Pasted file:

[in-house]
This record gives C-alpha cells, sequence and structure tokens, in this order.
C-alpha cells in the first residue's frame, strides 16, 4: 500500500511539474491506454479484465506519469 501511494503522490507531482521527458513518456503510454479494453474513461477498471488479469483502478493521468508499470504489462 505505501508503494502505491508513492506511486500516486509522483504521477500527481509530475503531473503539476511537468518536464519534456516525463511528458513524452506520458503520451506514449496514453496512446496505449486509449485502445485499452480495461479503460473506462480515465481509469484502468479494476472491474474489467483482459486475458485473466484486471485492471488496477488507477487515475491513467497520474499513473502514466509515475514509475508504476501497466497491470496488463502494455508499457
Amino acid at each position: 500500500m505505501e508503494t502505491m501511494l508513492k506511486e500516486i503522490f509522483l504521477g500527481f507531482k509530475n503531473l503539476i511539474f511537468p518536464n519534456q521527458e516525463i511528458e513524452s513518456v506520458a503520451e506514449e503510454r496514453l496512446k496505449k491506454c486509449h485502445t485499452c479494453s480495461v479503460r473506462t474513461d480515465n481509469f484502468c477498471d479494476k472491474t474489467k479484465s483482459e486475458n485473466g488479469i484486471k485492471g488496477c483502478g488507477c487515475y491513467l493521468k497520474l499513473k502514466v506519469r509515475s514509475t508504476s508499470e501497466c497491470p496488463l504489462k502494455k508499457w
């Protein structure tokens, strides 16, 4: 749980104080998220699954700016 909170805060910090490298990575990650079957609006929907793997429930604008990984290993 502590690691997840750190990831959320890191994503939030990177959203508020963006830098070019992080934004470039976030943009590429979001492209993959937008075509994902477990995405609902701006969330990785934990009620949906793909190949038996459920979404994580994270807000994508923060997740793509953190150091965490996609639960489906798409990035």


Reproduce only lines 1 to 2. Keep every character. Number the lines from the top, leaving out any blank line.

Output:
[in-house]
This record gives C-alpha cells, sequence and structure tokens, in this order.